American Society of Hematology

Career-Development Timeline for MD Trainees (Continuous Priorities)

Published on: January 26, 2015

While every person's career path clearly requires an individualized plan for true success, based on insight from hematology leadership and fellows, the ASH Trainee Council has created a generalized framework to help guide those training for a career in hematology.

This timeline assumes that year 1 will be devoted to clinical training, with remaining years focused on a specific career pathway.

Continuous Priorities  |  Year 1  |  Year 2-3 

Continuous Priorities Throughout Fellowship

  • Check out the many ASH Career and Training Awards available for those training in a career in hematology.
  • Schedule formal meetings with your program director and your division chief at least twice a year.
  • Identify your training track early (Master Clinician, Clinical Investigator, Lab-based researcher, Physician Educator). Ideally, this should be identified within the first 6-9 months of fellowship. During this time, a mentor should be identified based on the track you are pursuing. Depending on the program, an initial mentor may be assigned to you at the start of fellowship based on research interests you may have verbalized. However, once a specific research track is identified, the primary mentor may change. In addition, mentoring committees may provide additional guidance regarding career development, grant writing, and research milestones.
  • Attend weekly research seminars at your institution to help identify research interests and scout potential mentors and to break from "hospital" thinking. Such seminars may be part of the schedule of didactics within hematology/oncology division, or as part of other graduate biomedical programs within the University setting.
  • Sign up early for any available "research methods" or "scientific writing" courses that your training institution and/or affiliated teaching hospital may offer to its junior faculty or trainees as part of its research development initiatives. These are often more accessible than competitive, and more committed, research degree programs or workshops. Increasing numbers of academic centers have a clinical research program or a center with educational aims and logistic support for its local researchers.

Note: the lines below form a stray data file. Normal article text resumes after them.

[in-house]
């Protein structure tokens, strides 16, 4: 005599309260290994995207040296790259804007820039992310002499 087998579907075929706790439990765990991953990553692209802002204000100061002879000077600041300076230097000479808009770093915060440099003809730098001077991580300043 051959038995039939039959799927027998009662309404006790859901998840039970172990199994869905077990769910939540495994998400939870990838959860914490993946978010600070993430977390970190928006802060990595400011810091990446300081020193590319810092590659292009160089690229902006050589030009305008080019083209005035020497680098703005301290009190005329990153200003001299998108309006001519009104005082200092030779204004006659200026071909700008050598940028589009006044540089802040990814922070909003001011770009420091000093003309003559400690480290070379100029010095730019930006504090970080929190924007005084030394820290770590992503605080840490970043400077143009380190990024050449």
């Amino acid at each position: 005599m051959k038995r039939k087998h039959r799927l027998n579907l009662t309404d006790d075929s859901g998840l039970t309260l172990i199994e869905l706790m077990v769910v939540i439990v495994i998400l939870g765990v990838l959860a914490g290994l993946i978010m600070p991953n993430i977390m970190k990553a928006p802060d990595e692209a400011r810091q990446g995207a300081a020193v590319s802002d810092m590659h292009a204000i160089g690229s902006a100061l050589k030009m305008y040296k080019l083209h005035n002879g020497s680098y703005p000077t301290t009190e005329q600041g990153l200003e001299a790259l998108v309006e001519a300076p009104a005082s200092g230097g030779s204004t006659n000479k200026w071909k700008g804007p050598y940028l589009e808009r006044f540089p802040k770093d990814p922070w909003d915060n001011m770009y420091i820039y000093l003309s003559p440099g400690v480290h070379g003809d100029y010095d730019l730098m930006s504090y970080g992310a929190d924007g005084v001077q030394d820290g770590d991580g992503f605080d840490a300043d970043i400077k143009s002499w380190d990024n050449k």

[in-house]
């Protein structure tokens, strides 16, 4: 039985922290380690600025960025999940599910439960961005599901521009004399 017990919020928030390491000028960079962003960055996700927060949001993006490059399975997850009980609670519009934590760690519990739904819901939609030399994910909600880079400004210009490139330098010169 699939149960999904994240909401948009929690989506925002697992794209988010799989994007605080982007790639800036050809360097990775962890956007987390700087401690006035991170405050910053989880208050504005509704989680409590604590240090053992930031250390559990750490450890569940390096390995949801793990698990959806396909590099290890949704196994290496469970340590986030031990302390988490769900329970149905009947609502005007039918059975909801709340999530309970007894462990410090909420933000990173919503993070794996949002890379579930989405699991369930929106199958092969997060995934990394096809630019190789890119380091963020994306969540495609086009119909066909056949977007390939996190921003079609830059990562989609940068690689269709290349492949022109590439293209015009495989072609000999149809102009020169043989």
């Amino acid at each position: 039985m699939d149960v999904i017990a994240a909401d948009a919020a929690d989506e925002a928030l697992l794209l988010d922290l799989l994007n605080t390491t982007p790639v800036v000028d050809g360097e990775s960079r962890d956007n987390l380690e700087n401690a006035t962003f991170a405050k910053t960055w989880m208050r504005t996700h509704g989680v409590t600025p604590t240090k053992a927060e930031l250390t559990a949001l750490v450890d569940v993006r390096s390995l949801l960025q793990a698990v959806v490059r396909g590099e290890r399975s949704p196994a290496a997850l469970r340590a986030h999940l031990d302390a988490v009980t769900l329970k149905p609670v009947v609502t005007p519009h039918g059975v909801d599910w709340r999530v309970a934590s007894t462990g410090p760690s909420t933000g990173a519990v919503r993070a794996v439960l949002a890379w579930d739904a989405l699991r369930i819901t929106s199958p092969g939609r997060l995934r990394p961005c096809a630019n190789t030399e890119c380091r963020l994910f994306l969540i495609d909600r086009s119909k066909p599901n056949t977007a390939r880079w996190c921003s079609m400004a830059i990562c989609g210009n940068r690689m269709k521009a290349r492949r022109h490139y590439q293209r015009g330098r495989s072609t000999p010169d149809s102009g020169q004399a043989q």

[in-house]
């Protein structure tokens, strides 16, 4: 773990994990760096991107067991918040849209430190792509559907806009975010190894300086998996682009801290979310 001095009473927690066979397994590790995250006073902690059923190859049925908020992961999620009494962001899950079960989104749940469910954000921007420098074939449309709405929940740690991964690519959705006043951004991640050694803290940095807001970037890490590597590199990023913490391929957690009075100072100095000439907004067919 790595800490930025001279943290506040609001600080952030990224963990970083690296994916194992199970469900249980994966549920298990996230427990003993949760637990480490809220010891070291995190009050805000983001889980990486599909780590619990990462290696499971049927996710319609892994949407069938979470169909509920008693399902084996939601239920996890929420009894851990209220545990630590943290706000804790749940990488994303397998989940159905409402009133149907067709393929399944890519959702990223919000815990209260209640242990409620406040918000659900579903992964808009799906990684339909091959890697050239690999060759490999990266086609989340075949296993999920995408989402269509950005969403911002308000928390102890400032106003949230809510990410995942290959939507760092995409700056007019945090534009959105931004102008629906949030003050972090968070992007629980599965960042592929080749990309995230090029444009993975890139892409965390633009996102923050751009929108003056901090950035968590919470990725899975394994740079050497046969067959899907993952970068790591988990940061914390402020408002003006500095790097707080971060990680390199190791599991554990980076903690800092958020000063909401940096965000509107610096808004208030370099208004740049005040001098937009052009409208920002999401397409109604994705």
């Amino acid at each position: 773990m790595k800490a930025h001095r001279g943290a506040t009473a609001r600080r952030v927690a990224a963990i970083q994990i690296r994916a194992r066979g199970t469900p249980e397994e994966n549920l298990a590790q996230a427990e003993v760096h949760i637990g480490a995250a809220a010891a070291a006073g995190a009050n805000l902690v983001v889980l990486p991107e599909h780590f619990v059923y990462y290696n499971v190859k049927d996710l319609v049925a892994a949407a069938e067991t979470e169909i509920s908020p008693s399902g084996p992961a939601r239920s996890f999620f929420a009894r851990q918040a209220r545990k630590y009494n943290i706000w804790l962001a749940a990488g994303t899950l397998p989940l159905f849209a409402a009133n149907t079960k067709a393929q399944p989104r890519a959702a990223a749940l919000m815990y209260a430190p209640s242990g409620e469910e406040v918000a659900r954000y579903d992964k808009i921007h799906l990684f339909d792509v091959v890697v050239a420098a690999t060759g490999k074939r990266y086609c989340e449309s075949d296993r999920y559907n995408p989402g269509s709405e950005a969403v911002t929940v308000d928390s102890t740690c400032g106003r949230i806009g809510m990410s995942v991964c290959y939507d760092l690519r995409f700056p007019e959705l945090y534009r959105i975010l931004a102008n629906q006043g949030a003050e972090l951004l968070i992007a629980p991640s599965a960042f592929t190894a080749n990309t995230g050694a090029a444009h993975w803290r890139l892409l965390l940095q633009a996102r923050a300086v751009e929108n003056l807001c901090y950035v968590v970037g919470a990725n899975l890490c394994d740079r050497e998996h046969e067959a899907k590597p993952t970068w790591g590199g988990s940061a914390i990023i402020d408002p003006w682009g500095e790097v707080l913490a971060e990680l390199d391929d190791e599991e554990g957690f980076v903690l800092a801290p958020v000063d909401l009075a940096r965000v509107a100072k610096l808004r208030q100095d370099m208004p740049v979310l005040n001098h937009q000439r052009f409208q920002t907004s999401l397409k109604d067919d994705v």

• Attend a national or international research meeting as soon as possible after starting your fellowship. This may be quite difficult during first-year clinical rotations, but not insurmountable, and is absolutely necessary by years 2 and 3. The ASH Web site is a good resource for identifying conferences of interest in addition to the annual meetings of ASH and ASCO.
  • Identify grant and training opportunities to fund your research—ASH or ASCO Fellow career development grants (ASH RTAF, ASCO YIA), foundation grants (e.g. LLSS), and internal institutional training grants. The ASH Clinical Training Research Institute is an ideal training platform for clinical fellows interested in pursuing a career with a research focus.
  • Maintain regular meetings with your mentor(s) to attain the necessary guidance for research project and career development. You may have more than one mentor to cover the different aspects of your training, including a career mentor, research mentor, and clinical mentor.
  • Develop a vision and map out your future. Continuously revise a plan for your clinical and scholarly life. Set short- and long-term goals; revise and reevaluate these regularly.

Additional Resources

  • Mark your calendar of upcoming medical meetings that you can incorporate into your personal timeline.

Continuous Priorities  |  Year 1  |  Year 2-3 

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